Too rough for wheels, shifting to hooves | RecordCourier.com
YOUR AD HERE »

Too rough for wheels, shifting to hooves

by Jonni Hill

In the mountainous regions of the world, sometimes four hooves are far more sure than the wheels of modern mechanized warfare. To answer the military’s need to move equipment and supplies in remote regions, the age-old use of equine power has forced modern technology out to pasture.

At the U.S. Marine Corps Mountain Warfare Training Center, located at Pickel Meadow near Bridgeport, Calif., a course in high-country packing, including basic horse and mule care, is incorporated in the mountain warfare training programs to prepare Marines and other military personnel for the challenges they will encounter. The movement of heavy weapons, fresh water, meals ready to eat and ammunition, are all dependent on these animals and the military personnel who handle them.

At the center, the packing program is overseen by base operations chief Master Sgt. Anthony Parkhurst, with animal care and stable management by pack master Sgt. Robert Scott, who is staff non-commissioned officer in charge and head wrangler Sgt. Phil Bocks.

Thirty head of stock, six horses and 24 mules, are quartered at the center for training purposes. From early spring to late fall all the animals are ready for work at the center’s stable. During the winter months, all but 10 are moved to winter pasture near the Sleeping Elephant Ranch at the northern end of the Antelope Valley. The stock is rotated between the center and pasture during the winter so they will all stay in top conditioned training for the work they have to do. There are also limited winter courses available at the center concerning the use of the mules and horses so their diminished presence is necessary.

“Last January and February we had members of the Canadian Princess Patricia’s Canadian Light Infantry training here at the center” Scott, said. The course is not just for Marines. British Special Air Service, Special Forces, Marine expeditionary units as well as other branches of American military avail themselves of this training.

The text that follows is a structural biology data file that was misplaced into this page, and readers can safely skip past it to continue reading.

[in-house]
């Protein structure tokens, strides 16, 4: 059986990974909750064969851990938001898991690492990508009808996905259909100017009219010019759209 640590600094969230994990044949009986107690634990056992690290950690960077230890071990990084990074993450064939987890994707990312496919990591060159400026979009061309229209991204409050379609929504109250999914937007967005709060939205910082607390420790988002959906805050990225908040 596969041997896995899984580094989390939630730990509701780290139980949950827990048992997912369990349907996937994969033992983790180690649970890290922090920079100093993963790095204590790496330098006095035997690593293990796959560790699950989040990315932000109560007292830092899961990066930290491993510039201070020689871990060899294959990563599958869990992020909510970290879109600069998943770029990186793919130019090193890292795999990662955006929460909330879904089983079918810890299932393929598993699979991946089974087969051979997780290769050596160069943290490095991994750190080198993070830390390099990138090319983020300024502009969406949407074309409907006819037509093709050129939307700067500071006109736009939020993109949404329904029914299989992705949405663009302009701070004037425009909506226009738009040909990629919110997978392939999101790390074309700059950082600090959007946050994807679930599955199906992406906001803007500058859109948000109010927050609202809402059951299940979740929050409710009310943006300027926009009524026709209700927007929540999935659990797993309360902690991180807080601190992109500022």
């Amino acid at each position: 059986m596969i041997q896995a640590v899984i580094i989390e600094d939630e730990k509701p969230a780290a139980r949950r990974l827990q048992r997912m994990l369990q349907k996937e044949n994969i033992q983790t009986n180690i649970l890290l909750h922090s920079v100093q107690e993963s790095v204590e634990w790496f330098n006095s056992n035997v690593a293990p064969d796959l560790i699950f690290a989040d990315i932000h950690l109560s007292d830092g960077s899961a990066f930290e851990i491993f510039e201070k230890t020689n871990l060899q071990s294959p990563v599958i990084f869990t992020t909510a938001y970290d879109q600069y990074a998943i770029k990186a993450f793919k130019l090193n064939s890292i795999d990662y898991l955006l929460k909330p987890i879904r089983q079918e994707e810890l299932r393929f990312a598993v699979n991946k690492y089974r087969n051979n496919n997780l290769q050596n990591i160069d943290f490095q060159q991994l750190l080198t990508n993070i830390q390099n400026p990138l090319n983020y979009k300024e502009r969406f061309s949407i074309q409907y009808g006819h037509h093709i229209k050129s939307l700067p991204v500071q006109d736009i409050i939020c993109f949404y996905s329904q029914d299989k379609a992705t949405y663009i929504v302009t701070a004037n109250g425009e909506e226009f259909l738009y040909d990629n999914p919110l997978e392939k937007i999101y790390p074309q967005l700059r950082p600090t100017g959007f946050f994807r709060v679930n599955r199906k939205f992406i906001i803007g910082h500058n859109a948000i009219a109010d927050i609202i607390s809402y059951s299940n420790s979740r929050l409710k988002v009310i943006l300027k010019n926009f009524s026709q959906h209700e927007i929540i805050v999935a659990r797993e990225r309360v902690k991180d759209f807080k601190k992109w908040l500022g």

The rugged environment of the Sierra surrounding the Pickel Meadow location is the perfect training ground for an alpine packing course, according to the Marines. The animals used for the training are bred and raised for this purpose. The newest additions to the training mules retained at the center were purchased from the Hells-a-Roarin’ pack station in Gardner, Mont., at an average price of $1,500 a head.

Mules are the predominant breed of choice and the ideal requirements for their intended use are animals at least 15 to 16 hands and about three years old when purchased by the government.

“At this age, they have the potential of many years of service, making them a sound investment for this training program.” Parkhurst said.

“They are able to carry approximately one-third of their body weight, meaning an animal that weighs approximately 1,200 pounds can carry 400 pounds of gear,” Scott said.

“The weight equation is also dictated by terrain, distance to travel and how much the animal has been used on a daily basis,” Scott said. “Two hundred pounds is an average weight for them to carry most of the time.”

Mules are primarily used because of their sure-footed-stamina and common sense. “Mules are considered stubborn,” Scott said “but in truth, it is just their common sense. You can force a horse to go places against their better judgment but if a mule feels it isn’t safe, it just won’t go. That isn’t stubborn, that’s smart.”

A packing demonstration performed by Scott and Bocks showed the need for a lot of attention being placed on the initial care of the animal.

The food requirements at the stable reach up to 1,000 pounds of hay daily when the entire pack string is quartered at the stable. The center supports the local economy of the Antelope Valley by purchasing hay locally from the Torley Ranch. Grooming of the animals is a priority with special attention paid to the parts of the body where equipment will touch the areas of the back and stomach.

“Dirt and debris can rub the animal raw in just a few short miles while packing a load,” Scott explained.

The mastery of these abilities is critical in the remote regions of places like Afghanistan assisting the native packers used by our forces. The hiring of native packers in the region is common because of their knowledge of the terrain and their familiarity with their animals. When needed, interrupters are provided by the Afghan National Army. The importance of providing our Marines with a working knowledge of the skills required to get the packing movements done gives an advantage to the job required to supply our troops in the inaccessible and rugged terrain of the Middle East.